Affiliation: Department of Pharmacology, Centro de Investigacion y Estudios Avanzados del IPN, Avenida Instituto Politecnico Nacional 2508, Mexico City 07360, Mexico.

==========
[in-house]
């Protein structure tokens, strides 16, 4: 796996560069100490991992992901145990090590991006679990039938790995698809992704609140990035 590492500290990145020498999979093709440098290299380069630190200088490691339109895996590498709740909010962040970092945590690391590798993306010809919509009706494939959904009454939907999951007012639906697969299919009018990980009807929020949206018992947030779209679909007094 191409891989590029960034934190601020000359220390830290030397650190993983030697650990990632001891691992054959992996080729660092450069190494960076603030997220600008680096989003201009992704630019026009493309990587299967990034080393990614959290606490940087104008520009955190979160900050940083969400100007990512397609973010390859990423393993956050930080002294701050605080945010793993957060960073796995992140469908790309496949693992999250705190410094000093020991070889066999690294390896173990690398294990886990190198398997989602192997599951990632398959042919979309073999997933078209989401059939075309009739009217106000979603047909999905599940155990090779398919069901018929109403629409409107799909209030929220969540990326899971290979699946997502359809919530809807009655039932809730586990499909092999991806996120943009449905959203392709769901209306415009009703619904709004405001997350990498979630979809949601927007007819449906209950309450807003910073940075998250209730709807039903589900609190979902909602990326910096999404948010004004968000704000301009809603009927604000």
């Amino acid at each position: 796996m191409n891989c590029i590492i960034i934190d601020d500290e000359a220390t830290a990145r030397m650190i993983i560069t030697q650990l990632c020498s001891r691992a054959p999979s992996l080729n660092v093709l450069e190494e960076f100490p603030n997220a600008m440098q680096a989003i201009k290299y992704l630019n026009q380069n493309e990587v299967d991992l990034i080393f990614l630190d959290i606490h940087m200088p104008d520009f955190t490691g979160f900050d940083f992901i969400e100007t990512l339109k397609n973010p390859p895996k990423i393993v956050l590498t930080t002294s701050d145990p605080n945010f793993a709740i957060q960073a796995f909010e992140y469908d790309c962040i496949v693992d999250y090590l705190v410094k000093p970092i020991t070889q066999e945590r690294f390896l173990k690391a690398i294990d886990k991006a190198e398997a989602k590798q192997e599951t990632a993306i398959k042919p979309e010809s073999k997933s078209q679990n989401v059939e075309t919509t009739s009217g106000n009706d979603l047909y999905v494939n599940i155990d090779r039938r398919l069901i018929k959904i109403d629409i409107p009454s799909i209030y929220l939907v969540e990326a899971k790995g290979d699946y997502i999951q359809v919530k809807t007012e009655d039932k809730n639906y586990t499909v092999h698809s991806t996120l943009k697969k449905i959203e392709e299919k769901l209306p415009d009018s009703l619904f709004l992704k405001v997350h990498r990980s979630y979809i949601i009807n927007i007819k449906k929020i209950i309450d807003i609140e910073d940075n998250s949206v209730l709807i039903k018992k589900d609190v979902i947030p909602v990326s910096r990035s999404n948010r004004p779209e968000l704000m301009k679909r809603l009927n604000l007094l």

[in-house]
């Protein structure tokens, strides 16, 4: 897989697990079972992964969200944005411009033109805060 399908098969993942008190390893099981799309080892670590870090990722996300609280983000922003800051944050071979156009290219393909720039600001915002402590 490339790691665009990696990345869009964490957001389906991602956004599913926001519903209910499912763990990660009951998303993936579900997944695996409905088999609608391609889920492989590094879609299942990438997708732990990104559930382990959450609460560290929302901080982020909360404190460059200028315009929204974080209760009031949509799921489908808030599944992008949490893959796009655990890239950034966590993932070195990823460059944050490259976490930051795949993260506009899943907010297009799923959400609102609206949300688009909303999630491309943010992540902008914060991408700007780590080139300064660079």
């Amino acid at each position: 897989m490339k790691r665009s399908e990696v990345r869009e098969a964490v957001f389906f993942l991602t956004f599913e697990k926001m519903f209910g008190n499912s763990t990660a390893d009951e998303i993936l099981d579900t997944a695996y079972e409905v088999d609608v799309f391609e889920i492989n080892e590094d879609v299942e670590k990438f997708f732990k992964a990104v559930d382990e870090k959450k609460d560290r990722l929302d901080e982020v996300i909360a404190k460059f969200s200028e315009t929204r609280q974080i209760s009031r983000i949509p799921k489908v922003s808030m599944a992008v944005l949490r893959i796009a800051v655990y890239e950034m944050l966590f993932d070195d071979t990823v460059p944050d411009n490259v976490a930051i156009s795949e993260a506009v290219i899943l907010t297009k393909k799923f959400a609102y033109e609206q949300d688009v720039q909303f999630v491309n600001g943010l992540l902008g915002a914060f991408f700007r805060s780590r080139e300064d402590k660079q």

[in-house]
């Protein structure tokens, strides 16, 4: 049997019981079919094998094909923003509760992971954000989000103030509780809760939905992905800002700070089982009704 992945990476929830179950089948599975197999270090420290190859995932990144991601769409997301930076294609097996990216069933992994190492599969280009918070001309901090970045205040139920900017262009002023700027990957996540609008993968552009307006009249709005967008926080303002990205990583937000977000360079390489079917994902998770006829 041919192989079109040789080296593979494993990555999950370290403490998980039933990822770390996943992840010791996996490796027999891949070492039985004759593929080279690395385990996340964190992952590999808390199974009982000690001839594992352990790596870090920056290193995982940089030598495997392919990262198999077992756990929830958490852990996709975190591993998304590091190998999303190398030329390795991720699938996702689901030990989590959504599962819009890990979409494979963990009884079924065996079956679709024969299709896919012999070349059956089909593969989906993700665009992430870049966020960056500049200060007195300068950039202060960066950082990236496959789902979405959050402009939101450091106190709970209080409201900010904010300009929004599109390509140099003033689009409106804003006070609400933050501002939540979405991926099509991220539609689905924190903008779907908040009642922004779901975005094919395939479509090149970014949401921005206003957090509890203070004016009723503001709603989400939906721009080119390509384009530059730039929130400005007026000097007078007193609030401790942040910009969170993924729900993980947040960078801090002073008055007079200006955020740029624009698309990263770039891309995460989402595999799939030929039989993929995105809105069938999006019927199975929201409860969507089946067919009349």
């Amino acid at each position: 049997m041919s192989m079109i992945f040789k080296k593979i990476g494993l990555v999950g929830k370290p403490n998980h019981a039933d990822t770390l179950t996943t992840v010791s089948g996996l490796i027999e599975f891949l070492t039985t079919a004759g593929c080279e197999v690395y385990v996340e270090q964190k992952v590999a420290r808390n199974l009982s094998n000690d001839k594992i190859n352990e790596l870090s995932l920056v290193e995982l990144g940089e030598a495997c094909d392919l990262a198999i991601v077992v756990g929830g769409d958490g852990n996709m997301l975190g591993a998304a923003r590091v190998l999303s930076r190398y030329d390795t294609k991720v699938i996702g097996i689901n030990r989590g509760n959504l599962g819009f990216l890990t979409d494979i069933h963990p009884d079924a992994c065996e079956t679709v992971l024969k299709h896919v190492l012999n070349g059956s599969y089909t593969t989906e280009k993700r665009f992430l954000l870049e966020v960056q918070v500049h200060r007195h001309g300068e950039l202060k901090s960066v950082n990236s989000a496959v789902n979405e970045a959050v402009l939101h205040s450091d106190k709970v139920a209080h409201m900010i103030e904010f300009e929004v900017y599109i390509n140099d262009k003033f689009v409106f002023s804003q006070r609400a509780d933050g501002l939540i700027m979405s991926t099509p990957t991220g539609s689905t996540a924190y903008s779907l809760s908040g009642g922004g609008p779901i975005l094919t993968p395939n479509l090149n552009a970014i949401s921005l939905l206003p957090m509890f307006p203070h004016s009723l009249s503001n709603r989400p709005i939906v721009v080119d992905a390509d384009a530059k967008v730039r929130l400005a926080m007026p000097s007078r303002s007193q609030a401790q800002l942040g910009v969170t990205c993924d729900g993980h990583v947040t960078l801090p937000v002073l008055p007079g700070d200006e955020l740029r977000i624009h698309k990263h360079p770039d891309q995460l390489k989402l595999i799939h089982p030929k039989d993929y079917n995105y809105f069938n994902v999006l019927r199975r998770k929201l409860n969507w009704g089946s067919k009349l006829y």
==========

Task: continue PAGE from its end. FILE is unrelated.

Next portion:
Mortality-to-incidence ratio in cancer patients is extremely high, positioning cancer as a major cause of death worldwide. Despite hundreds of clinical trials for anti-cancer drugs that are currently in progress, most clinical trials for novel drug treatments fail to pass Phase I. However, previously developed drugs with novel anti-tumor properties offer a viable and cost-effective alternative to fight cancer. Histamine favors the proliferation of normal and malignant cells. Several anti-histamine drugs, including astemizole, can inhibit tumor cell proliferation. Astemizole has gained enormous interest since it also targets important proteins involved in cancer progression, namely, ether a-go-go 1 (Eag1) and Eag-related gene (Erg) potassium channels. Furthermore, Eag1 is thought to be an important marker and a therapeutic target for several different cancers. Astemizole inhibits Eag1 and Erg channel activity, and in cells expressing the Eag1 channel it decreases tumor cell proliferation in vitro and in vivo. It should be noted that some cardiovascular side effects have been reported for astemizole in a few rare cases. Nevertheless, astemizole stands as a very promising anti-cancer tool because it displays several anti-proliferative mechanisms, may serve as the basis to synthesize new anti-cancer agents, and has been previously administered clinically. In this review we will summarize the main findings relating to histamine and anti-histamines in cancer cell proliferation focusing on astemizole targets (Eag1 and Erg channels), and its anti-cancer effects in vitro and in vivo. We will also describe the side effects of astemizole and discuss proposals to overcome such effects in cancer patients. Finally, we will remark on the relevance of developing novel astemizole-related compounds.